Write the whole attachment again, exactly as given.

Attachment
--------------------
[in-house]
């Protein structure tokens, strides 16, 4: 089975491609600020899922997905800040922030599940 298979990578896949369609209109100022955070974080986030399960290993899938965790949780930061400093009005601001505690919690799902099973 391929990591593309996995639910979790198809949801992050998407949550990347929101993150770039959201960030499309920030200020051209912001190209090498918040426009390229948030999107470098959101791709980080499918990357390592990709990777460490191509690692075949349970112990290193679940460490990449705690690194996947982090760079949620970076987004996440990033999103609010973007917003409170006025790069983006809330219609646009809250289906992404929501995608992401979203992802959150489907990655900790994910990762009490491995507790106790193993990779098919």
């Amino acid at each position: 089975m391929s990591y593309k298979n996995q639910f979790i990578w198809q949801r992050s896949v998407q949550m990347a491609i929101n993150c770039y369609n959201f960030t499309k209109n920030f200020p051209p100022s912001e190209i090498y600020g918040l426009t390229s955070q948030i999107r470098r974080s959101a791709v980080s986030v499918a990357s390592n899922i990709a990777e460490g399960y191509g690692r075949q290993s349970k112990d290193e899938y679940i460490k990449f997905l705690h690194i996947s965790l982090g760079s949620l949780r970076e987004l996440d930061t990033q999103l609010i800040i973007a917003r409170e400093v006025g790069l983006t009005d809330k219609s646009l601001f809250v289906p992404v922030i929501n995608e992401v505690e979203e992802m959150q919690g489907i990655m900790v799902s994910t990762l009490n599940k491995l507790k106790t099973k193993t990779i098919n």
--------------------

[in-house]
């Protein structure tokens, strides 16, 4: 089975491609600020899922997905800040922030599940 298979990578896949369609209109100022955070974080986030399960290993899938965790949780930061400093009005601001505690919690799902099973 391929990591593309996995639910979790198809949801992050998407949550990347929101993150770039959201960030499309920030200020051209912001190209090498918040426009390229948030999107470098959101791709980080499918990357390592990709990777460490191509690692075949349970112990290193679940460490990449705690690194996947982090760079949620970076987004996440990033999103609010973007917003409170006025790069983006809330219609646009809250289906992404929501995608992401979203992802959150489907990655900790994910990762009490491995507790106790193993990779098919």
């Amino acid at each position: 089975m391929s990591y593309k298979n996995q639910f979790i990578w198809q949801r992050s896949v998407q949550m990347a491609i929101n993150c770039y369609n959201f960030t499309k209109n920030f200020p051209p100022s912001e190209i090498y600020g918040l426009t390229s955070q948030i999107r470098r974080s959101a791709v980080s986030v499918a990357s390592n899922i990709a990777e460490g399960y191509g690692r075949q290993s349970k112990d290193e899938y679940i460490k990449f997905l705690h690194i996947s965790l982090g760079s949620l949780r970076e987004l996440d930061t990033q999103l609010i800040i973007a917003r409170e400093v006025g790069l983006t009005d809330k219609s646009l601001f809250v289906p992404v922030i929501n995608e992401v505690e979203e992802m959150q919690g489907i990655m900790v799902s994910t990762l009490n599940k491995l507790k106790t099973k193993t990779i098919n």